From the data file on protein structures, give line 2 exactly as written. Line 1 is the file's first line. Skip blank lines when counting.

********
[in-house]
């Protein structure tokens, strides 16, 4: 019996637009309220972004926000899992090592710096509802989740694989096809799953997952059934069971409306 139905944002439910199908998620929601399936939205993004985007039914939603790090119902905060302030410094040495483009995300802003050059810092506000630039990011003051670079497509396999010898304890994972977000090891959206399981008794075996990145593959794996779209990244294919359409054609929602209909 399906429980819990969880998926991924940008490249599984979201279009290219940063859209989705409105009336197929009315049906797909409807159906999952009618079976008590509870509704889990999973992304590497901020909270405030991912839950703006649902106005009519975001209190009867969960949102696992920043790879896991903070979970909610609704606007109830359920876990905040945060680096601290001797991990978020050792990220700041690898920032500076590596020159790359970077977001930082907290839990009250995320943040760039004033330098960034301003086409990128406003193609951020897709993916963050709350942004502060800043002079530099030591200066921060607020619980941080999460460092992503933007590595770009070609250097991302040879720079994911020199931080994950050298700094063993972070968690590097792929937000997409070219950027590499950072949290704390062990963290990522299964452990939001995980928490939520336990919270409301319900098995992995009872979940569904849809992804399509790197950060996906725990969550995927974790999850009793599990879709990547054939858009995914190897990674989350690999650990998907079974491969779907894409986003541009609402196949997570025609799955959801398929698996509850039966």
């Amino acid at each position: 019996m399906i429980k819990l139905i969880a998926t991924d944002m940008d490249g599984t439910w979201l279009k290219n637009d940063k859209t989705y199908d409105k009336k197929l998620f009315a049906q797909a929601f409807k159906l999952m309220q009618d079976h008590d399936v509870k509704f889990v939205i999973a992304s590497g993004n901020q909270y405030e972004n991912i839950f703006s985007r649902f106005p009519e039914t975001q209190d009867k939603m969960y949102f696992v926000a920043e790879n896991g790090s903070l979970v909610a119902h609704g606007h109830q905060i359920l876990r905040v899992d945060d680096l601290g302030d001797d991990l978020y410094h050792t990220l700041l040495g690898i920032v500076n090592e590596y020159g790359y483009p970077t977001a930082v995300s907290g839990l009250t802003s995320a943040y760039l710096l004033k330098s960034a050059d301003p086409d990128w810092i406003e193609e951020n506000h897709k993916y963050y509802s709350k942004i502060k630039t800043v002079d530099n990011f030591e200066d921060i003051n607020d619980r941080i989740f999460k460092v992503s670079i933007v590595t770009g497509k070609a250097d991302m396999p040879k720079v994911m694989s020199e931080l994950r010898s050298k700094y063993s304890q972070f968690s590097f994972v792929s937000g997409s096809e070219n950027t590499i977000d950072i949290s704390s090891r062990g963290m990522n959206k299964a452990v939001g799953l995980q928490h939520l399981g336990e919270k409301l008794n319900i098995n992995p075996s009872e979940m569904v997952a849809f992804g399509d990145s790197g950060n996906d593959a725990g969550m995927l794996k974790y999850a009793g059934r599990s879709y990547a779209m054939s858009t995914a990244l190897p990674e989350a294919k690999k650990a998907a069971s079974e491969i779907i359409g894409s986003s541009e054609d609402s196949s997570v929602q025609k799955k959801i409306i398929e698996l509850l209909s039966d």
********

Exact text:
């Protein structure tokens, strides 16, 4: 019996637009309220972004926000899992090592710096509802989740694989096809799953997952059934069971409306 139905944002439910199908998620929601399936939205993004985007039914939603790090119902905060302030410094040495483009995300802003050059810092506000630039990011003051670079497509396999010898304890994972977000090891959206399981008794075996990145593959794996779209990244294919359409054609929602209909 399906429980819990969880998926991924940008490249599984979201279009290219940063859209989705409105009336197929009315049906797909409807159906999952009618079976008590509870509704889990999973992304590497901020909270405030991912839950703006649902106005009519975001209190009867969960949102696992920043790879896991903070979970909610609704606007109830359920876990905040945060680096601290001797991990978020050792990220700041690898920032500076590596020159790359970077977001930082907290839990009250995320943040760039004033330098960034301003086409990128406003193609951020897709993916963050709350942004502060800043002079530099030591200066921060607020619980941080999460460092992503933007590595770009070609250097991302040879720079994911020199931080994950050298700094063993972070968690590097792929937000997409070219950027590499950072949290704390062990963290990522299964452990939001995980928490939520336990919270409301319900098995992995009872979940569904849809992804399509790197950060996906725990969550995927974790999850009793599990879709990547054939858009995914190897990674989350690999650990998907079974491969779907894409986003541009609402196949997570025609799955959801398929698996509850039966």